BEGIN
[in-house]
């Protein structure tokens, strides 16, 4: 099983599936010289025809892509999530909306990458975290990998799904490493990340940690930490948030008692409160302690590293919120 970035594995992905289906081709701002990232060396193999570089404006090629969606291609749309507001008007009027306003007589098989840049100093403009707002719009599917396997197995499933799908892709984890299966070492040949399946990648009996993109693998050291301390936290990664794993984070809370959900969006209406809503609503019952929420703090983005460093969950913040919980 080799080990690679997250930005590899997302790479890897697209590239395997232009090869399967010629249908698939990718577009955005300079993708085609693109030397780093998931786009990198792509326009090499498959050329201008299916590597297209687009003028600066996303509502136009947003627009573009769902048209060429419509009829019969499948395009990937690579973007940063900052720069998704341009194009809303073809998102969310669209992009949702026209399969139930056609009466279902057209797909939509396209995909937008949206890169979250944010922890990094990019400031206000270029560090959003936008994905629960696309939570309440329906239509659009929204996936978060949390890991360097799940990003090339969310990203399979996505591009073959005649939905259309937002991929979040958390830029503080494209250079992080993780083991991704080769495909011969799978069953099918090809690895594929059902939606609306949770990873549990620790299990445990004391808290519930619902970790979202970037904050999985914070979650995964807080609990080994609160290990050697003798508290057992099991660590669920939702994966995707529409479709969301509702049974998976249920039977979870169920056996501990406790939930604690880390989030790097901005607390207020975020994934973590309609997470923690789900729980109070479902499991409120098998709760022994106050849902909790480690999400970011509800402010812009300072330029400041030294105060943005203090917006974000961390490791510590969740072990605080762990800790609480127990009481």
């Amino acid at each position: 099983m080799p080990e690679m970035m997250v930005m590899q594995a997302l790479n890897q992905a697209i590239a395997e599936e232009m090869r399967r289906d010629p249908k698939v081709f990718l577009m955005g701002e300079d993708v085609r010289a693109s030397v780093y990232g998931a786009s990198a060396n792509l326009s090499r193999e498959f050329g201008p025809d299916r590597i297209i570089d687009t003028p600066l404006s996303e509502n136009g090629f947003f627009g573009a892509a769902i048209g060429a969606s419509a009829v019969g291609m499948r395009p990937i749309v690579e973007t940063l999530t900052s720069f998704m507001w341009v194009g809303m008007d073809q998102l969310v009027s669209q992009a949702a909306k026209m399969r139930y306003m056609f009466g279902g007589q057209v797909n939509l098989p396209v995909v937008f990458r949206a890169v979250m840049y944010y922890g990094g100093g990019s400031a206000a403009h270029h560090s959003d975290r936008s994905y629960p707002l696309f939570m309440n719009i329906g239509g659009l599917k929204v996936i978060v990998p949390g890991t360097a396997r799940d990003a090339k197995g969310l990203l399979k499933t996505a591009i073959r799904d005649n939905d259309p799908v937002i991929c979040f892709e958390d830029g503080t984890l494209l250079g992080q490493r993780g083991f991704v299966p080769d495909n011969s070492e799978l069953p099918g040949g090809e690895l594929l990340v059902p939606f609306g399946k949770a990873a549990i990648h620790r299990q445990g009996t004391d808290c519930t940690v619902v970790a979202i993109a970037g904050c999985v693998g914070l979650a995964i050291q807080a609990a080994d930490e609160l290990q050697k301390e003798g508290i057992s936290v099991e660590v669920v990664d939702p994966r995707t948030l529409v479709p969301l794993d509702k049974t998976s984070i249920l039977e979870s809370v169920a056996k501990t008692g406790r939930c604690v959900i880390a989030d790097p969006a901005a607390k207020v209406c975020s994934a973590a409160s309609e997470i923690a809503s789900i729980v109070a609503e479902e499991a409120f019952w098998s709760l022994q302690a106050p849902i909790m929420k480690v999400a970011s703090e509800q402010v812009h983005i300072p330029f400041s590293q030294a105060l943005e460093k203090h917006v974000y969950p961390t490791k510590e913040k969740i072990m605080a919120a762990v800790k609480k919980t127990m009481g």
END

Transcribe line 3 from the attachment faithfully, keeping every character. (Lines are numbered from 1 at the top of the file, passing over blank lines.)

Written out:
């Amino acid at each position: 099983m080799p080990e690679m970035m997250v930005m590899q594995a997302l790479n890897q992905a697209i590239a395997e599936e232009m090869r399967r289906d010629p249908k698939v081709f990718l577009m955005g701002e300079d993708v085609r010289a693109s030397v780093y990232g998931a786009s990198a060396n792509l326009s090499r193999e498959f050329g201008p025809d299916r590597i297209i570089d687009t003028p600066l404006s996303e509502n136009g090629f947003f627009g573009a892509a769902i048209g060429a969606s419509a009829v019969g291609m499948r395009p990937i749309v690579e973007t940063l999530t900052s720069f998704m507001w341009v194009g809303m008007d073809q998102l969310v009027s669209q992009a949702a909306k026209m399969r139930y306003m056609f009466g279902g007589q057209v797909n939509l098989p396209v995909v937008f990458r949206a890169v979250m840049y944010y922890g990094g100093g990019s400031a206000a403009h270029h560090s959003d975290r936008s994905y629960p707002l696309f939570m309440n719009i329906g239509g659009l599917k929204v996936i978060v990998p949390g890991t360097a396997r799940d990003a090339k197995g969310l990203l399979k499933t996505a591009i073959r799904d005649n939905d259309p799908v937002i991929c979040f892709e958390d830029g503080t984890l494209l250079g992080q490493r993780g083991f991704v299966p080769d495909n011969s070492e799978l069953p099918g040949g090809e690895l594929l990340v059902p939606f609306g399946k949770a990873a549990i990648h620790r299990q445990g009996t004391d808290c519930t940690v619902v970790a979202i993109a970037g904050c999985v693998g914070l979650a995964i050291q807080a609990a080994d930490e609160l290990q050697k301390e003798g508290i057992s936290v099991e660590v669920v990664d939702p994966r995707t948030l529409v479709p969301l794993d509702k049974t998976s984070i249920l039977e979870s809370v169920a056996k501990t008692g406790r939930c604690v959900i880390a989030d790097p969006a901005a607390k207020v209406c975020s994934a973590a409160s309609e997470i923690a809503s789900i729980v109070a609503e479902e499991a409120f019952w098998s709760l022994q302690a106050p849902i909790m929420k480690v999400a970011s703090e509800q402010v812009h983005i300072p330029f400041s590293q030294a105060l943005e460093k203090h917006v974000y969950p961390t490791k510590e913040k969740i072990m605080a919120a762990v800790k609480k919980t127990m009481g």